Hollis receives Delaware State Chamber’s top education award

MERIT founder honored for more than 40 years of helping minority students achieve success
May 25, 2018

More than 40 years of dedication to helping students - especially minorities - achieve success in education and life received recognition this week. Seaford native John Hollis, a positive force throughout Sussex County, received the Delaware State Chamber of Commerce Superstars in Education top award for 2018 in ceremonies held at Wilmington University.

The John H. Taylor Jr. Education Leadership Award recognizes someone within the community who has provided sustained leadership in advancing Delaware education and who, by doing so, has also made the community a better place in which to live and work.

A coach, mentor, community service volunteer and steady advocate for outdoor activity and its many benefits, Hollis is known most for his 42 years of ongoing efforts on behalf of the Minority Educational Regional Incentive Training (MERIT) program, which he founded. Richard Heffron, executive director of the Delaware State Chamber of Commerce, described the founding of MERIT.

When the DuPont company’s Seaford nylon manufacturing facility was a major force in Seaford - one of the largest of its kind in the world -  engineers and scientists there saw a major problem in their community, he said. “They saw a school population with 22 percent minority students. Of those, only 1 percent went on to higher education, and few pursued math and science, disciplines integral to DuPont’s businesses.

“In John Hollis, coach and mentor in the schools, they found the right man to help change that situation,” said Heffron. MERIT was born.

Now that program assists students throughout Sussex County during the school year and includes a summer program at Cape Henlopen High School.

Hollis’s work started with a science club and then evolved into a total youth development program with an emphasis on math and science. The programs through the years brought science and engineering to life for the students involved in MERIT. In the 42 years since, 370 Sussex minority students have gone through the program. Of those, 97 percent completed college degrees. Fourteen have attended Ivy League schools, and 30 have earned doctorate degrees.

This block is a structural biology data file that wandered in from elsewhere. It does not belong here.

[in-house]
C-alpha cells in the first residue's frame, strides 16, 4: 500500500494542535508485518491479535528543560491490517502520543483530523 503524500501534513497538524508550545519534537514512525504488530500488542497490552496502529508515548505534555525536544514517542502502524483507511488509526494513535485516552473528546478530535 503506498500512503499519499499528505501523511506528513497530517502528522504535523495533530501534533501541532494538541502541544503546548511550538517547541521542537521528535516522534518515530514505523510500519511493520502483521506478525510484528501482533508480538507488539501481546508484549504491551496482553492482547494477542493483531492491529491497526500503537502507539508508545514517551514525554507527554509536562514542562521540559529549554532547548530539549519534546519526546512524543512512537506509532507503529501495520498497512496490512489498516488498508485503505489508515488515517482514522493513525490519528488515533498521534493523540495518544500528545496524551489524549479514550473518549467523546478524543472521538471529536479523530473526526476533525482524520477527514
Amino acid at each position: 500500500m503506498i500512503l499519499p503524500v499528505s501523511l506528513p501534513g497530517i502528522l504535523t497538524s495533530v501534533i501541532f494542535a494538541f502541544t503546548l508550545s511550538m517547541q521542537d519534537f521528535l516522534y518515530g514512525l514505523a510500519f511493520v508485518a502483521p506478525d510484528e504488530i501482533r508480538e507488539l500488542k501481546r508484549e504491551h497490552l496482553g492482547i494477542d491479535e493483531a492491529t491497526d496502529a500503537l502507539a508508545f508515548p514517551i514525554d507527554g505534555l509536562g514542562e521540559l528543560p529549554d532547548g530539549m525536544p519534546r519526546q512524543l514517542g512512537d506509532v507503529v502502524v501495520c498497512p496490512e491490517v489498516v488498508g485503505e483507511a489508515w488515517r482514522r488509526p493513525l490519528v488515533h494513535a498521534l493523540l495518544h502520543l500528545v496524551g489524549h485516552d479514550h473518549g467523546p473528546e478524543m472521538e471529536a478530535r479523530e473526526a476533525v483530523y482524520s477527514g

Hollis worked with Coach Bill Collick at Cape Henlopen High School to set up the summer MERIT program three years ago. “If you took a close look at the kids who have been through the MERIT program, you'd be amazed at what they've accomplished,” said Collick. “It’s phenomenal.”

He noted that his niece, Stephanie Collick, was involved in the MERIT program and now teaches second grade at Rehoboth Elementary School.

Ben Carson, a close personal friend of Hollis, and secretary of Housing and Development for President Trump’s administration, also weighed in with a congratulatory video message. "It’s the care for the community that Mr. John Hollis has demonstrated through his work at MERIT that makes our nation truly great. Thank you for your commitment and for investing in future generations. And John, I just want to tell you that I have witnessed personally the effect that you’ve had on generations of young people, and I want to add my personal congratulations.”

In his usual humble fashion, Hollis recognized the teamwork of educators, businesspeople, legislators and other organizations throughout the state that enabled him to keep the MERIT program and so many other initiatives moving forward. “Many teams get credit for this award,” said Hollis. “All of them - in Sussex County and throughout the state - have a deep interest in helping kids become learners, and then students and then contributors. All of that is making our community stronger.”

The John H. Taylor Jr. Award is named in honor of a longtime Delaware eductor who served many years as editorial page editor for the News Journal and steadily promoted the importance of education in the state.  

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